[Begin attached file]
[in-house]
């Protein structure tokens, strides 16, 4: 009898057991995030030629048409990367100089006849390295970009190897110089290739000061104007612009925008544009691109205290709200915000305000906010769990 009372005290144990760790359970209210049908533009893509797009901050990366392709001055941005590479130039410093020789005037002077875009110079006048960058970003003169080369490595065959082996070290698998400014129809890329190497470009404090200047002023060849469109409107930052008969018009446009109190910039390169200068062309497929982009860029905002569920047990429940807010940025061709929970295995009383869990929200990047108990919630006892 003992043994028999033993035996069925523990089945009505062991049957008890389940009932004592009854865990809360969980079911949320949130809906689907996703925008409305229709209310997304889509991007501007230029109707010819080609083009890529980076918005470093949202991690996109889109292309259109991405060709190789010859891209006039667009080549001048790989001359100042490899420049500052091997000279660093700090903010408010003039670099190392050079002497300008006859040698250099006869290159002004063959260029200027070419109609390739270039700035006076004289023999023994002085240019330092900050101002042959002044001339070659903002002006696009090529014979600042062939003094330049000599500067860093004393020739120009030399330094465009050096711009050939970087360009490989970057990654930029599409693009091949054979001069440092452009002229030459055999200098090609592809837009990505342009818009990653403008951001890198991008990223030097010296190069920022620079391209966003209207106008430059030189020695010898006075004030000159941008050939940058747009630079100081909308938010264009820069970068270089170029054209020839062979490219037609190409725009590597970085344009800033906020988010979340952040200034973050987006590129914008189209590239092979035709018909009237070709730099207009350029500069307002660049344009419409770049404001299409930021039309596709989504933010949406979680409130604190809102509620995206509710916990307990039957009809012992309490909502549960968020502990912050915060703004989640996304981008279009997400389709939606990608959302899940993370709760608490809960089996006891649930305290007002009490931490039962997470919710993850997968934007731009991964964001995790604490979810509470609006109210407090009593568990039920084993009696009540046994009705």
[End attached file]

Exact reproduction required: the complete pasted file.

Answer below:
[in-house]
């Protein structure tokens, strides 16, 4: 009898057991995030030629048409990367100089006849390295970009190897110089290739000061104007612009925008544009691109205290709200915000305000906010769990 009372005290144990760790359970209210049908533009893509797009901050990366392709001055941005590479130039410093020789005037002077875009110079006048960058970003003169080369490595065959082996070290698998400014129809890329190497470009404090200047002023060849469109409107930052008969018009446009109190910039390169200068062309497929982009860029905002569920047990429940807010940025061709929970295995009383869990929200990047108990919630006892 003992043994028999033993035996069925523990089945009505062991049957008890389940009932004592009854865990809360969980079911949320949130809906689907996703925008409305229709209310997304889509991007501007230029109707010819080609083009890529980076918005470093949202991690996109889109292309259109991405060709190789010859891209006039667009080549001048790989001359100042490899420049500052091997000279660093700090903010408010003039670099190392050079002497300008006859040698250099006869290159002004063959260029200027070419109609390739270039700035006076004289023999023994002085240019330092900050101002042959002044001339070659903002002006696009090529014979600042062939003094330049000599500067860093004393020739120009030399330094465009050096711009050939970087360009490989970057990654930029599409693009091949054979001069440092452009002229030459055999200098090609592809837009990505342009818009990653403008951001890198991008990223030097010296190069920022620079391209966003209207106008430059030189020695010898006075004030000159941008050939940058747009630079100081909308938010264009820069970068270089170029054209020839062979490219037609190409725009590597970085344009800033906020988010979340952040200034973050987006590129914008189209590239092979035709018909009237070709730099207009350029500069307002660049344009419409770049404001299409930021039309596709989504933010949406979680409130604190809102509620995206509710916990307990039957009809012992309490909502549960968020502990912050915060703004989640996304981008279009997400389709939606990608959302899940993370709760608490809960089996006891649930305290007002009490931490039962997470919710993850997968934007731009991964964001995790604490979810509470609006109210407090009593568990039920084993009696009540046994009705």